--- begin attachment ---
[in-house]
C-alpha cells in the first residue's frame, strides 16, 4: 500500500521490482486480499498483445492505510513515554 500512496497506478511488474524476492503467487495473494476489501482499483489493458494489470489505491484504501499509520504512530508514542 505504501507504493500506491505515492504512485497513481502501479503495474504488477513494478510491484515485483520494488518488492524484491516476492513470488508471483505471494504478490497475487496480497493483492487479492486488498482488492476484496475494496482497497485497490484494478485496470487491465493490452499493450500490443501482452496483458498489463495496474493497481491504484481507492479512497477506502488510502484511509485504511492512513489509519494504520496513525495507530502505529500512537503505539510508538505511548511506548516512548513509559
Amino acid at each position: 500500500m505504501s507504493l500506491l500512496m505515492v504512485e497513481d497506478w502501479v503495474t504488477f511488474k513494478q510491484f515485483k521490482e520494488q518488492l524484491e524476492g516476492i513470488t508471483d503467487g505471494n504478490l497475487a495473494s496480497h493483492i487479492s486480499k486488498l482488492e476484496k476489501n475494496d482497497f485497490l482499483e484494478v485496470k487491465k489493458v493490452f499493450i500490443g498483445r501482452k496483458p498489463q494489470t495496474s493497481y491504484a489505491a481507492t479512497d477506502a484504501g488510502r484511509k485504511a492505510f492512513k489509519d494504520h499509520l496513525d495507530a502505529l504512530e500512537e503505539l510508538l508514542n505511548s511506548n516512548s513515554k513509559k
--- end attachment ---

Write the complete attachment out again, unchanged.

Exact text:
[in-house]
C-alpha cells in the first residue's frame, strides 16, 4: 500500500521490482486480499498483445492505510513515554 500512496497506478511488474524476492503467487495473494476489501482499483489493458494489470489505491484504501499509520504512530508514542 505504501507504493500506491505515492504512485497513481502501479503495474504488477513494478510491484515485483520494488518488492524484491516476492513470488508471483505471494504478490497475487496480497493483492487479492486488498482488492476484496475494496482497497485497490484494478485496470487491465493490452499493450500490443501482452496483458498489463495496474493497481491504484481507492479512497477506502488510502484511509485504511492512513489509519494504520496513525495507530502505529500512537503505539510508538505511548511506548516512548513509559
Amino acid at each position: 500500500m505504501s507504493l500506491l500512496m505515492v504512485e497513481d497506478w502501479v503495474t504488477f511488474k513494478q510491484f515485483k521490482e520494488q518488492l524484491e524476492g516476492i513470488t508471483d503467487g505471494n504478490l497475487a495473494s496480497h493483492i487479492s486480499k486488498l482488492e476484496k476489501n475494496d482497497f485497490l482499483e484494478v485496470k487491465k489493458v493490452f499493450i500490443g498483445r501482452k496483458p498489463q494489470t495496474s493497481y491504484a489505491a481507492t479512497d477506502a484504501g488510502r484511509k485504511a492505510f492512513k489509519d494504520h499509520l496513525d495507530a502505529l504512530e500512537e503505539l510508538l508514542n505511548s511506548n516512548s513515554k513509559k